Pitcher gave a robust defence of the changes. ‘There is a myth that goes around that says commissioners are on one day a week. That is not true,’ she said. In her words, commissioners ‘flex up’ according to demand and that was ‘enormously helpful for us when we have issues such as the Post Office, Shrewsbury 24, and a couple of other linked cases where we need more commissioner time’. ‘That is why we have referred more cases in the last financial year than we have ever done before,’ she insisted.

She also claimed that the new arrangements increased commissioners’ independence. The changes were resisted by former commissioners who have since left the CCRC on the basis that they compromised their independence. Not so, according to Pitcher: ‘My argument would be that, if the organisation is your sole employer for pay and rations, that could lead to a slowing down and a caution in your decision making, which we do not want as an organisation and we do not support.’

The Tory MP Dr Kieran Mullan asked them about a 30% drop in commissioner days over the last year. Pitcher dismissed concerns saying that drop ‘reflected case loads’. ‘Where the rubber will hit the road is as we get more and more cases, which we anticipate not only in relation to the Post Office but we anticipate that there could be more claims of miscarriages of justice because of the delay in cases coming to court for prosecution, witnesses’ memories fading and so on,’ she continued. ‘We would need significantly more funding as that unfolds, and we really anticipate it will unfold post pandemic and also in relation to the Post Office.’

However Pitcher acknowledged that commissioners’ day rate was an issue. ‘My commissioners will freely admit that the other elements of their portfolio fund underpin the money they get from the CCRC, and that cannot be right,’ she said. Luckily, they are all passionate about miscarriages of justice and do it because they believe in our core purpose, not because of what they actually receive in remuneration.’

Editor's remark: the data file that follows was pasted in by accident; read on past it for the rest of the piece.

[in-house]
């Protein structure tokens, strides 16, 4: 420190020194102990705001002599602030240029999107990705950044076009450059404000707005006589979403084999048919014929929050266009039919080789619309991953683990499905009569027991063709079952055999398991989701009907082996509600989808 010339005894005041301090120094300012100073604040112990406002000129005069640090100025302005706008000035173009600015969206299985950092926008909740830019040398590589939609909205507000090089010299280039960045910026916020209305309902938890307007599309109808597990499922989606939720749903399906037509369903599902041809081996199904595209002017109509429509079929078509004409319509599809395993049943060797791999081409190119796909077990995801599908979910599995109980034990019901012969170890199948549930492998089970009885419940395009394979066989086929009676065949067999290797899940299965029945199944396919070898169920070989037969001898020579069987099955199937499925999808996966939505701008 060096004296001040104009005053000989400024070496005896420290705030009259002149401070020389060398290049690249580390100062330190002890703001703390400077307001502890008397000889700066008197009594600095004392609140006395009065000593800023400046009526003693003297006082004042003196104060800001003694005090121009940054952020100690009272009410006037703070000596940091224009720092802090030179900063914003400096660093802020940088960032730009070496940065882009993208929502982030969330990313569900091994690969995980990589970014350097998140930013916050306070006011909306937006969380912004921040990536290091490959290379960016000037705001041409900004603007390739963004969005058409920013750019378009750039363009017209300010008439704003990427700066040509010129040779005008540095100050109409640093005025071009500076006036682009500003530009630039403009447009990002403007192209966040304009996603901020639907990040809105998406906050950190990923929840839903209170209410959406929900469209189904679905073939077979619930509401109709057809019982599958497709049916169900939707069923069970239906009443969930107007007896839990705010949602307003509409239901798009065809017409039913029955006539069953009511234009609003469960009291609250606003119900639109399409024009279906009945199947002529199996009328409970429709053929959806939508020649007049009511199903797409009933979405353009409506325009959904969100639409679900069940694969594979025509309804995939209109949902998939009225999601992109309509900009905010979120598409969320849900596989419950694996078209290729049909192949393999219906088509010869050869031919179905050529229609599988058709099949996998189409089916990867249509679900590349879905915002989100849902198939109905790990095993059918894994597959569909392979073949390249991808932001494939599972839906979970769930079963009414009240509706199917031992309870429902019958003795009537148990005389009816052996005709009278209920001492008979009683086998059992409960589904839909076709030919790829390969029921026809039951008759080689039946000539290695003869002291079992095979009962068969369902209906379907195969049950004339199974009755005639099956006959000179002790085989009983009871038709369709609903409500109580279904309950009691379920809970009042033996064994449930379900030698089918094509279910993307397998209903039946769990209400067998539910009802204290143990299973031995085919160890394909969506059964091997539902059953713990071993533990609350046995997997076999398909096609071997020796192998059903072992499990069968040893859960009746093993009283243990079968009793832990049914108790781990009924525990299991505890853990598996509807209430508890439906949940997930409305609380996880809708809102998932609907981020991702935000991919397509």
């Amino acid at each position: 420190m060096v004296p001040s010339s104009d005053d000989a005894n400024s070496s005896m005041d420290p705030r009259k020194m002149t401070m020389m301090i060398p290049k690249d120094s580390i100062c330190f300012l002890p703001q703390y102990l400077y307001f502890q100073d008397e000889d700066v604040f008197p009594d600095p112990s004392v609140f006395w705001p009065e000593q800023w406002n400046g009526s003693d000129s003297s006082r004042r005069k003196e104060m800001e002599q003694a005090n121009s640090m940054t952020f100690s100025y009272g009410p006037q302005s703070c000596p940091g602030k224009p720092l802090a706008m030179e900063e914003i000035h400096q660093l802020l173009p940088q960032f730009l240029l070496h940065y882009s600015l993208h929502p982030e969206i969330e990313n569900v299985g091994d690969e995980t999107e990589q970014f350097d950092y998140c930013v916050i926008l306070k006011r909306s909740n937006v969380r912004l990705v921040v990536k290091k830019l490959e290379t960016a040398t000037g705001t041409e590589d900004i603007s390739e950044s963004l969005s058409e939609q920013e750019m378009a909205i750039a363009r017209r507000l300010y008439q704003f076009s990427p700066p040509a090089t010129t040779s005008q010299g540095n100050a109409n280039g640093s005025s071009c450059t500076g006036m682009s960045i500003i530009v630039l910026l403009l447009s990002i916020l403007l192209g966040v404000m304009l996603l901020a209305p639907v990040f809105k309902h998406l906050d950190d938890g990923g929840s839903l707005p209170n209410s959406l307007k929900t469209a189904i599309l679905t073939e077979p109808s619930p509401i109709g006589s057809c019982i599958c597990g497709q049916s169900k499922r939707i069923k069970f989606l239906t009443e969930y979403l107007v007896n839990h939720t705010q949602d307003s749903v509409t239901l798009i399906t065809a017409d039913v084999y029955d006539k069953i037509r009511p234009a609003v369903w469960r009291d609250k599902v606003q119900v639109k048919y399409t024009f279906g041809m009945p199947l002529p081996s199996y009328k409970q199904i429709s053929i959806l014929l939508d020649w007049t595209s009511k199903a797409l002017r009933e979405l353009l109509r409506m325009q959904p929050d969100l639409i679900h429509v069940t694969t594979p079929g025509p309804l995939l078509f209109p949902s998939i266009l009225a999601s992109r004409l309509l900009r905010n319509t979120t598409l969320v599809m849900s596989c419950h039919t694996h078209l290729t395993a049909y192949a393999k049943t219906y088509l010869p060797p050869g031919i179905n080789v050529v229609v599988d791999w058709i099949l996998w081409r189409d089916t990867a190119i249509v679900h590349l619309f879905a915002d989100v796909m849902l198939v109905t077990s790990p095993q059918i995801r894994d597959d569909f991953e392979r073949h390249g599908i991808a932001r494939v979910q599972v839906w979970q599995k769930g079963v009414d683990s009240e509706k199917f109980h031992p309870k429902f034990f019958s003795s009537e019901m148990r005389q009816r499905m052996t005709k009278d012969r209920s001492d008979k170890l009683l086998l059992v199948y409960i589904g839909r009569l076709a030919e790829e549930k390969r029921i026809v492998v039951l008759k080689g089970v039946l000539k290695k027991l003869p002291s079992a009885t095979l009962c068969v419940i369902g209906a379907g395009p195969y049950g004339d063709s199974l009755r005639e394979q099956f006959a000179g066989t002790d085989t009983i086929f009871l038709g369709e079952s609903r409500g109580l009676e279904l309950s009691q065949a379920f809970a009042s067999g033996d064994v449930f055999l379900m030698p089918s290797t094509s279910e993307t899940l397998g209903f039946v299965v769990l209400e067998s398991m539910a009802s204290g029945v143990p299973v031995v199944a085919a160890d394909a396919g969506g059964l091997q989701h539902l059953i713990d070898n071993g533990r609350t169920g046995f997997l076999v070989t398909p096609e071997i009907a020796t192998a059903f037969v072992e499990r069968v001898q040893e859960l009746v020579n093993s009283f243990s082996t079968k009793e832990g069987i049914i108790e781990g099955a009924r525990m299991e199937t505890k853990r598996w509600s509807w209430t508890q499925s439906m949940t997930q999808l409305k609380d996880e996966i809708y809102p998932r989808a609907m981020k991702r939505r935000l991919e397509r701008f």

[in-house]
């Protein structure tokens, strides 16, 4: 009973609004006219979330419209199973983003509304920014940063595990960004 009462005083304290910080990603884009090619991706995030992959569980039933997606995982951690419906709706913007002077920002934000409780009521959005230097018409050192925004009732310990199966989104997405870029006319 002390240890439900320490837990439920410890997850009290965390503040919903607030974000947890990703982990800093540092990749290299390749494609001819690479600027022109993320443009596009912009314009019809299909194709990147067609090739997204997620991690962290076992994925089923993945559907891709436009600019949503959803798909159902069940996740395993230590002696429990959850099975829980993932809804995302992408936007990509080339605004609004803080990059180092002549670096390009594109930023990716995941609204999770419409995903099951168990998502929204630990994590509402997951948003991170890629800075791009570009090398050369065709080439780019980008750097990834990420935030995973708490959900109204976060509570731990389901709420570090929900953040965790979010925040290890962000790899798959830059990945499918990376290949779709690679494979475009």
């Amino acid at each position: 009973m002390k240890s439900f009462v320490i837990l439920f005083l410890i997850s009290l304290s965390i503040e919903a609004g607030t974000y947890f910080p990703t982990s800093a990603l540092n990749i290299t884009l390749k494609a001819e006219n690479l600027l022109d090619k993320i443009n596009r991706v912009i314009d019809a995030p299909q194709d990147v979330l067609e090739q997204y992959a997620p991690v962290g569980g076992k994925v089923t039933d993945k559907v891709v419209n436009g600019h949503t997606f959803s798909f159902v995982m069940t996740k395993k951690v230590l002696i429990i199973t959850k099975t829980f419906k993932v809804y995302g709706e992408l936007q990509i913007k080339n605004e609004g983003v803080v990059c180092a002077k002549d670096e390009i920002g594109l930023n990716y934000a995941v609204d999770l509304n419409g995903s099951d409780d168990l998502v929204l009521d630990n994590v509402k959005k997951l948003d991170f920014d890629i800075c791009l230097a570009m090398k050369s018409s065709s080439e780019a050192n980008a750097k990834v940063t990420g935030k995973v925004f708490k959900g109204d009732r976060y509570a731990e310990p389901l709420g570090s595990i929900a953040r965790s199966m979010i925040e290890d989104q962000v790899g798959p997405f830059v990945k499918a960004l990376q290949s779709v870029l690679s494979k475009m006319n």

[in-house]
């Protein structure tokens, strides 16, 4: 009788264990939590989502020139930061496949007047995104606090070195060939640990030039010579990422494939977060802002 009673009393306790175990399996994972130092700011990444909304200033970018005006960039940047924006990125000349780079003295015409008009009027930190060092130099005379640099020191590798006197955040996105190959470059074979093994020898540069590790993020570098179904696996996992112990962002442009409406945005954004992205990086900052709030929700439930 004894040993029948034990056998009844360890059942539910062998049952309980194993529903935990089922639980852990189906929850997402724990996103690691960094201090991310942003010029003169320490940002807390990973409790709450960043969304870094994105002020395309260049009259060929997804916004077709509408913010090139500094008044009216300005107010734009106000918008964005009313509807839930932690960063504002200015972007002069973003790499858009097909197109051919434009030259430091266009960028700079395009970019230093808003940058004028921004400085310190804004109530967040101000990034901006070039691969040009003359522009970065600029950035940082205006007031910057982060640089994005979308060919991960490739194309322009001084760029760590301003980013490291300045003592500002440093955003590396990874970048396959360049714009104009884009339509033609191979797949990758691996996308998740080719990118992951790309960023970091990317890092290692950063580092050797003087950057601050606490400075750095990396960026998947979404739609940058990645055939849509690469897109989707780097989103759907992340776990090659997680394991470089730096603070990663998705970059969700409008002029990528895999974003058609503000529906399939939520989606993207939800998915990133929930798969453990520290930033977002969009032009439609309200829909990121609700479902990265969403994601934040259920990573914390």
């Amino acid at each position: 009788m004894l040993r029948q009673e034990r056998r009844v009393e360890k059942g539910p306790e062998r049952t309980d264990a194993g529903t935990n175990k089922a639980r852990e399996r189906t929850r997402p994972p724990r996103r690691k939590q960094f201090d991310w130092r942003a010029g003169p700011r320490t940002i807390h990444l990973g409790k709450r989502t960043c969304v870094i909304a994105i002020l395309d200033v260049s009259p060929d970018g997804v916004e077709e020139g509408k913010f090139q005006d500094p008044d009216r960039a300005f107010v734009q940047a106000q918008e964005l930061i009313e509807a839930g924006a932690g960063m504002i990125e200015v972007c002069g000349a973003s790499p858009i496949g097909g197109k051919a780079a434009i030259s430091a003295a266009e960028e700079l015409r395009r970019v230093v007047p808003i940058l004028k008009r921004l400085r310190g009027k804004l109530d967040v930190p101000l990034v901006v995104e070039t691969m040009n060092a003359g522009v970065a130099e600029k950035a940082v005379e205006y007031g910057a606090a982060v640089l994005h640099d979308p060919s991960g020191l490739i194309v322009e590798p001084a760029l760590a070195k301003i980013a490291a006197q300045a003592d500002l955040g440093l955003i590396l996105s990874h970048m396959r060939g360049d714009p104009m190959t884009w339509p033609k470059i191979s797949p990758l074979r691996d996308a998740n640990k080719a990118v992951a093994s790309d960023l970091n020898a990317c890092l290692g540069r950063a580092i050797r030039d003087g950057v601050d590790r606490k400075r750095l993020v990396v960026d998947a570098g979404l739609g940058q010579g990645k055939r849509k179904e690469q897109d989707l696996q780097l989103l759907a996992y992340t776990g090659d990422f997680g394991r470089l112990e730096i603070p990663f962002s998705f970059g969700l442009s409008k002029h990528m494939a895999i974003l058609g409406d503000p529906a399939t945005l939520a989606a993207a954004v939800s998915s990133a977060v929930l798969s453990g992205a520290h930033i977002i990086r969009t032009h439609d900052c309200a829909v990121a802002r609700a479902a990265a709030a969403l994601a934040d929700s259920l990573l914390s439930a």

The CCRC’s chief exec said that the commissioners’ fee had dropped behind comparable roles, when pressed as to how much Karen Kneller said ‘probably a good quarter or a third. We are talking a substantial uplift, in my view.’

Case review manager Miles Trent was asked about whether he felt overly-constrained by the CCRCs ‘real possibility test’ – the group can only send a case back to the Appeal judges if they are satisfied there is a ‘real possibility’ that the court will over turn it. The Westminster commission has called for that test to be reviewed over long standing concerns it was making the commission too deferential. ‘That is the easiest question I have been asked all day,’ Trent replied. ‘I and all the other case review managers would answer the same. We are not sitting around saying, “If it was not for this pesky real possibility test, I would have this case referred.” Case reviewers do not feel the wording inhibits us.’